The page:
BUHL — A plain white sign along U.S. 30 east of town points the way to the West End Cemetery, where on Monday members of the American Legion and Veterans of Foreign Wars waited for the Memorial Day crowd to assemble.
Within minutes, cars lined the country road leading to the cemetery, its manicured lawn splashed with color and its shade trees and flags waving in the light breeze. Many stood with heavy hearts remembering those who lost their lives defending the nation.
About 800 veterans are buried at the cemetery, VFW District 6 Commander Melanie Foster said.
The ceremony was simple and poignant.
The Buhl VFW raised the U.S. flag at the C.C. Voeller Memorial, while others saluted or somberly held their hands over their hearts.
“America stands on the shoulders of giants,” speaker Jason Ramsey said. “We remember their sacrifices; we honor their sacrifices.
“To our heroes,” Ramsey said. “May you rest in the peace you created.”
With that, the color guard fired off a three-volley salute and Harvey McCoy of Buhl played Taps.
The ceremony ended with the retirement of a U.S. flag by Troop 106, as Foster read the poem “My Name is Old Glory.”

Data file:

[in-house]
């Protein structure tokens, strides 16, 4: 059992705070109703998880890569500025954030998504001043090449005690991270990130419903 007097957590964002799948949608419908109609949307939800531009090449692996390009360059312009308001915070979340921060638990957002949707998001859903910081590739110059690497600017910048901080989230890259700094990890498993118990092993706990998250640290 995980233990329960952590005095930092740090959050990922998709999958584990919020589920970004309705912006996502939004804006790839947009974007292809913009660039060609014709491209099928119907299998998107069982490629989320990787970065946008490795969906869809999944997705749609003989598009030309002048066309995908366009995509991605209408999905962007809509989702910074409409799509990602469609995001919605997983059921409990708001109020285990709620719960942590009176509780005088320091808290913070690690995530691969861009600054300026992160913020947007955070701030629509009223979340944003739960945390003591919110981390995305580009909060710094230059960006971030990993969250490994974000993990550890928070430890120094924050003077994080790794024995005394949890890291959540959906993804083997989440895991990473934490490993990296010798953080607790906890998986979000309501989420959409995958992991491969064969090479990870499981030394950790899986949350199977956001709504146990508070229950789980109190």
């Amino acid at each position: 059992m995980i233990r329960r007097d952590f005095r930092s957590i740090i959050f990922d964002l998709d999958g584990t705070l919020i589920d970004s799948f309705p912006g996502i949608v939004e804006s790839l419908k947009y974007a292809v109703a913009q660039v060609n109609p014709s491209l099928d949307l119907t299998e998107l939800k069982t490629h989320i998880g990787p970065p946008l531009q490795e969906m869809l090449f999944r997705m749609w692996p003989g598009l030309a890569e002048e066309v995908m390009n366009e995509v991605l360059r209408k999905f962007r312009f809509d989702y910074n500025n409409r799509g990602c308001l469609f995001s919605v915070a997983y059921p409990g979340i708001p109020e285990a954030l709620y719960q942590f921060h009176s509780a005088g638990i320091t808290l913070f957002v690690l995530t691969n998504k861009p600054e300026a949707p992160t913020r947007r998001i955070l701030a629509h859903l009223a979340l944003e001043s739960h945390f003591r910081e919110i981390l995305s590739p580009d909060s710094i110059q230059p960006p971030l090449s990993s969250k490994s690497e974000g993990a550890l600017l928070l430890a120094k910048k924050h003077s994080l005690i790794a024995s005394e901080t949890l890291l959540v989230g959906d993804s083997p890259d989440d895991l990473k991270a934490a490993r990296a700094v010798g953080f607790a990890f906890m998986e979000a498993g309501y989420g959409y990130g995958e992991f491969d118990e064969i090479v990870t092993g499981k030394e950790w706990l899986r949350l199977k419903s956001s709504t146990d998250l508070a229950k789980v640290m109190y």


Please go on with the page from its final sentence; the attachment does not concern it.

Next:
Too many have forgotten the meaning of Memorial Day, said Jim Fields, a U.S. Army veteran and a member of the American Legion.
“It’s become just a three-day weekend for many,” said Fields.
But for the veterans there, the day will not be forgotten.
“I belong to my VFW because it is my duty to continue to honor fallen comrades” Foster said. “I love my country. It doesn’t matter who the president is, who my neighbors are, who our enemies are.
“I bleed red, white, and blue, because I chose to be a patriot. I am thankful to be a veteran, and I’m proud to be an American.”
"I love my country. It doesn't matter who the president is, who my neighbors are, who our enemies are."
VFW District 6 Commander
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